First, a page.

Kilbeggan was incorporated by a 1612/3 charter of 10 James I. Its corporation comprised a portreeve, 12 burgesses, two serjeants-at-mace, a recorder, a town clerk and a seneschal. Its history as related in 1790 was that:
At the Restoration, the then Earl of Cavan wrested this Borough from various contending Roman Catholics and it remains at this day under the absolute influence of Mr Lambart, descended from a younger Branch of the Earl's family. This gentleman having been, for some time, a constant absentee, it is generally brought to market and proves a sure resource for those pests of the community, parliamentary adventurers.421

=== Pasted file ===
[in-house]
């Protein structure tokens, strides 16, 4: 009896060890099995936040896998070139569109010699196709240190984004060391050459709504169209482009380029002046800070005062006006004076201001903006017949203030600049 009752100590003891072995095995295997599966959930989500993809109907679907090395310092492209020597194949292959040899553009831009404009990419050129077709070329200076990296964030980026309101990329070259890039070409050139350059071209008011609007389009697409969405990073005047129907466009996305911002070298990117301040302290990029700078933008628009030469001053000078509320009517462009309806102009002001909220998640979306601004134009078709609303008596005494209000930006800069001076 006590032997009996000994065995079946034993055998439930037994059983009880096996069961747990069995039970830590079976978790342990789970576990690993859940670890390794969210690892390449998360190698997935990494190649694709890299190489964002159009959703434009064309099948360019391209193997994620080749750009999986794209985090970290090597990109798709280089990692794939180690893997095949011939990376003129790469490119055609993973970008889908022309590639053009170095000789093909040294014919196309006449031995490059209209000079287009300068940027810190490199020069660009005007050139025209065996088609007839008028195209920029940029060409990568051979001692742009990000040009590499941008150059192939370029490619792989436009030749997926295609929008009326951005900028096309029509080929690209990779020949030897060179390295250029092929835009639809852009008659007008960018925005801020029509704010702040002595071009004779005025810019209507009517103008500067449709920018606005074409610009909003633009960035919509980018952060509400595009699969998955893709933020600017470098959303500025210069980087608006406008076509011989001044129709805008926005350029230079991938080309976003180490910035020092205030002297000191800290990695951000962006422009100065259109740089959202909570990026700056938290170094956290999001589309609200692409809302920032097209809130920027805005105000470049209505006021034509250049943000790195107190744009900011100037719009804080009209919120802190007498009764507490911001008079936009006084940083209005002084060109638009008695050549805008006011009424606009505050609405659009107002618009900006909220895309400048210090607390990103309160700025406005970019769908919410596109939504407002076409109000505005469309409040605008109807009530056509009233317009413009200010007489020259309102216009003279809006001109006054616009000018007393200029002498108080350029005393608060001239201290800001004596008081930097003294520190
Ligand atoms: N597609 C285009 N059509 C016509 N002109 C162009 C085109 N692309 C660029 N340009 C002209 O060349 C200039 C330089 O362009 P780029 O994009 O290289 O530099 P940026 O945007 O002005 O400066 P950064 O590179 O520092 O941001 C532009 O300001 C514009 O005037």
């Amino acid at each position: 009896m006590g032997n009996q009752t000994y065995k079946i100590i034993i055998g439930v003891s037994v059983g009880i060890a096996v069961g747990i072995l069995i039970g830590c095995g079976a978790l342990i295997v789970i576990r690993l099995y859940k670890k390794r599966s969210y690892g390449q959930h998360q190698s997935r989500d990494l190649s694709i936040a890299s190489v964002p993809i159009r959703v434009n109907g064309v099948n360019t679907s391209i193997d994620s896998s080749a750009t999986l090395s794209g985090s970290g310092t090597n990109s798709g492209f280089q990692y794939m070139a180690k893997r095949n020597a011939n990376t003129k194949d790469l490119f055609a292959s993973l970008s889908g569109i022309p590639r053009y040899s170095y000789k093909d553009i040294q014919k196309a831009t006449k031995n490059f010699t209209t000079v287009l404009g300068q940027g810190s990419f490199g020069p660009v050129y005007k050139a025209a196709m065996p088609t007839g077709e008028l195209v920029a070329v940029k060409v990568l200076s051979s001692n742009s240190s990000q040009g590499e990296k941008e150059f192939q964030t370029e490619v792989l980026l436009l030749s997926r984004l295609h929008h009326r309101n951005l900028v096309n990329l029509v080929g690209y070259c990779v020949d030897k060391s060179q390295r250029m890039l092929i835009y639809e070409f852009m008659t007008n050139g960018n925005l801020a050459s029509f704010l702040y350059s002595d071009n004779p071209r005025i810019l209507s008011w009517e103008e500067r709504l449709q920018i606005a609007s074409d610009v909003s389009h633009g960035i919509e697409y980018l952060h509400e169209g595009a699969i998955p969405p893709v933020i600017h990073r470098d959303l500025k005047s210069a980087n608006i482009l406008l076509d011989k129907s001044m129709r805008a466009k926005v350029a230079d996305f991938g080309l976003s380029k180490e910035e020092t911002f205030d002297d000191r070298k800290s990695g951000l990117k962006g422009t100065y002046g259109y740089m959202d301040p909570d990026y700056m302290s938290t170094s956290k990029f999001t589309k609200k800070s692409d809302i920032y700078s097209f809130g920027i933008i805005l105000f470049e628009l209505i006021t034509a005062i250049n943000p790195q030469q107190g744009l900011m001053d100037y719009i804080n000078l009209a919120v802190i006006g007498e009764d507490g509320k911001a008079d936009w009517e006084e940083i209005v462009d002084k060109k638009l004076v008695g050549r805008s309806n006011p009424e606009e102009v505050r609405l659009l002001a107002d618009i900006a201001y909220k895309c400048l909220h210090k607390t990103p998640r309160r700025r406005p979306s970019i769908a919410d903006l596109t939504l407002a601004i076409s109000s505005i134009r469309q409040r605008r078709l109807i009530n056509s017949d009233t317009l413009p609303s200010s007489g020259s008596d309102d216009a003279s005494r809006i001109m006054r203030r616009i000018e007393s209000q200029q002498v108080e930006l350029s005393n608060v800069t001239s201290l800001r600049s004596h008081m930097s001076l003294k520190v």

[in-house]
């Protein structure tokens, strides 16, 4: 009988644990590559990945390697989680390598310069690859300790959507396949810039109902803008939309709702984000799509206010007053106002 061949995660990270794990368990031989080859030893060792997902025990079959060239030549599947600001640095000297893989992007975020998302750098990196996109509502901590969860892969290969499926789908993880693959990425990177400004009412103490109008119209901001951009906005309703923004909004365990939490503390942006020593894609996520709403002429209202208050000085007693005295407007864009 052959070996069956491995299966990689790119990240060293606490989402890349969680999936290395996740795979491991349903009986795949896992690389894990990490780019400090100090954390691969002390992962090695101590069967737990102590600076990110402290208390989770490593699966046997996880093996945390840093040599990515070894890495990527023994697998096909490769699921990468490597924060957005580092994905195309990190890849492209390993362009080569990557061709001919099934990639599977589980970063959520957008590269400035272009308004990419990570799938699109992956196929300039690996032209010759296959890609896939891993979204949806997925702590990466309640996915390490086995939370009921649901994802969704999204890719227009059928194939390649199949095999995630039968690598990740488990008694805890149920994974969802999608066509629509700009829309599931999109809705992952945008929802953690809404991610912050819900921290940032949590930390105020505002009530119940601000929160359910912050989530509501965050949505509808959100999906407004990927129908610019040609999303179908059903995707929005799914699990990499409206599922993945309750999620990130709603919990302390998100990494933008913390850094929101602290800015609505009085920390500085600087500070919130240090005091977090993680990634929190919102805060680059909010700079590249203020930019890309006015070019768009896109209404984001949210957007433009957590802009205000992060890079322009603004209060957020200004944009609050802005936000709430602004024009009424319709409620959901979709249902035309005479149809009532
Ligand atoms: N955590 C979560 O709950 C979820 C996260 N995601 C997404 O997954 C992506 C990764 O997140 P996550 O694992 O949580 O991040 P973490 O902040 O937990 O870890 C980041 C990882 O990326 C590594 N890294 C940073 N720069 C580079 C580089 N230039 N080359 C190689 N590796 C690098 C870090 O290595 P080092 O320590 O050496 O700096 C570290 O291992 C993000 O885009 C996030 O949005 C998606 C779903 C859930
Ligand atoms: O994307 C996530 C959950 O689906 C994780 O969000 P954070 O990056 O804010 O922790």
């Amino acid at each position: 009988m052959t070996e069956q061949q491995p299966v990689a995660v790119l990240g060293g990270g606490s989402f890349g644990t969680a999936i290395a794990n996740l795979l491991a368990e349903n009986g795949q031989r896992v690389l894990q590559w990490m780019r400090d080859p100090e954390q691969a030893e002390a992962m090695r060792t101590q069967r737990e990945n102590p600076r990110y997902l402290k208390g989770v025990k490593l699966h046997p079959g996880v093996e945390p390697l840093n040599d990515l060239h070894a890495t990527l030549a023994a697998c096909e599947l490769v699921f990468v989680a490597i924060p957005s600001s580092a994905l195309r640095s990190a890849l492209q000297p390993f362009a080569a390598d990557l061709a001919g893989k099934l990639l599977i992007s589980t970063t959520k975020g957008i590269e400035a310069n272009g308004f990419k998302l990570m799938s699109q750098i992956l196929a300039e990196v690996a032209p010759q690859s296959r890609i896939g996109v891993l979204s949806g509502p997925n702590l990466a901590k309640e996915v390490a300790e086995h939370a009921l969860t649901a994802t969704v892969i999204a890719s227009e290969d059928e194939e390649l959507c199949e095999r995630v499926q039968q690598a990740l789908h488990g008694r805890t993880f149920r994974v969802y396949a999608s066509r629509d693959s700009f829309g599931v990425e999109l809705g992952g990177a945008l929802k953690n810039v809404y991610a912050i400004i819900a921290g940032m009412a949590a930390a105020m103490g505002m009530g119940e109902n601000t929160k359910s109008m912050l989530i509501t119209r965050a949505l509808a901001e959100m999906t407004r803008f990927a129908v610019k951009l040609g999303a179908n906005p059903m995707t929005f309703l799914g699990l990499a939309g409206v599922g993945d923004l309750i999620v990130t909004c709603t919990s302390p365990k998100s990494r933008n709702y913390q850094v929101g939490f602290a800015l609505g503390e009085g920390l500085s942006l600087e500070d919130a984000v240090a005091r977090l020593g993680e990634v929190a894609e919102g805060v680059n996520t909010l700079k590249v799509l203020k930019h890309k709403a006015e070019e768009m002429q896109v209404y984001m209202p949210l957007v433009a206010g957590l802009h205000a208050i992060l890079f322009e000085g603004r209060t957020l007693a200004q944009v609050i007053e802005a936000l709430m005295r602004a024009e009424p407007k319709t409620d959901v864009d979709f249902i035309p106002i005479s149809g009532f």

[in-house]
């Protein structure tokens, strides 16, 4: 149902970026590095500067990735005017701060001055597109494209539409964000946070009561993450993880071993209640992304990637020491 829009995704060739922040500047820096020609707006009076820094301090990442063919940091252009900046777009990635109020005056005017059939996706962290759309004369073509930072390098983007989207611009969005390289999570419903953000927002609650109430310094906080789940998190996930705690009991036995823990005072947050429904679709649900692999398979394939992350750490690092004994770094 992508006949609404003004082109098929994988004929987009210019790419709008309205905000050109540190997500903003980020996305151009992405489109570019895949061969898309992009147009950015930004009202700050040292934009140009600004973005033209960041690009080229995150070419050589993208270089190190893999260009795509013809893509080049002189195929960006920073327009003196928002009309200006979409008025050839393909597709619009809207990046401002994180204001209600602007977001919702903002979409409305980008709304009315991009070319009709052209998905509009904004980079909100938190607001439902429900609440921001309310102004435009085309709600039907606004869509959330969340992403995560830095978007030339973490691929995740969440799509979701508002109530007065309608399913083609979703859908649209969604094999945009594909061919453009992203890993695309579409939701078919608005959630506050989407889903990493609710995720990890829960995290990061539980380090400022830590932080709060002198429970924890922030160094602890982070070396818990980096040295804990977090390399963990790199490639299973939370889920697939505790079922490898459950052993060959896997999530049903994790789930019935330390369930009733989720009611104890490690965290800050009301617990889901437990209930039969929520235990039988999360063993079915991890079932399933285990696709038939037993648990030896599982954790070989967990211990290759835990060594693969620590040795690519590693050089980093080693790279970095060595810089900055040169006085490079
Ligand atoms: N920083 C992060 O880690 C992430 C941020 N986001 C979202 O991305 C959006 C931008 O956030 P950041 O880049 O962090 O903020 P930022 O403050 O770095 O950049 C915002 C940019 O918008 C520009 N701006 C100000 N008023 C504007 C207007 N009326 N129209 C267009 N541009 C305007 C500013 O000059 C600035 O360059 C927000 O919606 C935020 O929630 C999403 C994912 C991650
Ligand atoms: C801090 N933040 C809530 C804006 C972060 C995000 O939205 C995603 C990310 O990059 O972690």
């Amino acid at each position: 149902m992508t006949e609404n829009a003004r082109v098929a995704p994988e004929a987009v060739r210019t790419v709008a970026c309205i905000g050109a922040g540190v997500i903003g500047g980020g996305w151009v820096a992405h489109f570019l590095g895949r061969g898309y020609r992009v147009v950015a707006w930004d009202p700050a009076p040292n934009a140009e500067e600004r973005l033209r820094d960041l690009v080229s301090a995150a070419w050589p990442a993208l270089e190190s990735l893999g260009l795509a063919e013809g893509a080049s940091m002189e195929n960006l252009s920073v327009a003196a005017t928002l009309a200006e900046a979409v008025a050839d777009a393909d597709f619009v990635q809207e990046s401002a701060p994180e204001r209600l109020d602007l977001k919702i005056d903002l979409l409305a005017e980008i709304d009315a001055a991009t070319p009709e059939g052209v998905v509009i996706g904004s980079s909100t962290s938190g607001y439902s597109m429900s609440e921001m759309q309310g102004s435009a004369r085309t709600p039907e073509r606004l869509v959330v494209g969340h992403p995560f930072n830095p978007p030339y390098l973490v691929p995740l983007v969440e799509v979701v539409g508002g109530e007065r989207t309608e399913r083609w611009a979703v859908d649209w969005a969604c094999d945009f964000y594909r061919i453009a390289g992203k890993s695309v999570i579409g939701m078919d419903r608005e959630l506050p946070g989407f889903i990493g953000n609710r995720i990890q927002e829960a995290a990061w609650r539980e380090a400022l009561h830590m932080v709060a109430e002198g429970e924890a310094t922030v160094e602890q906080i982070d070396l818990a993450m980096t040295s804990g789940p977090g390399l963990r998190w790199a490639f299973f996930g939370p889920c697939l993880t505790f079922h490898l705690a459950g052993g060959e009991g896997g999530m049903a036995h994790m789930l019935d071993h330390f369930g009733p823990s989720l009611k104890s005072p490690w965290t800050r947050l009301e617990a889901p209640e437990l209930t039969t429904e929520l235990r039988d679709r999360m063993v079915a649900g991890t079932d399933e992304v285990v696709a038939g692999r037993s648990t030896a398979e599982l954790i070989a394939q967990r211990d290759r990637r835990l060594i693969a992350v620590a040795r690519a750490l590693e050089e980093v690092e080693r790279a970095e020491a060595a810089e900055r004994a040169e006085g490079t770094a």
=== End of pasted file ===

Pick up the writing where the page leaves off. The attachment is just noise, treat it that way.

The Lambart family represented the borough themselves for most of the century, with a break between 1783 and 1797 which, it was said, was caused by a dishonest clerk who had embezzled a large sum of money which obliged Charles Lambart (1192) to sell both seats in 1783; his heir, Gustavus Lambart (1194), was a minor in 1790. Kilbeggan was a village of 500-600 inhabitants. It was 'a close Borough, whose sole electors are the twelve Burgesses and a very few Freemen appointed to save appearances, not to encourage independence'.422 It was disfranchised at the Act of Union; the £15,000 compensation was paid to Gustavus Lambart.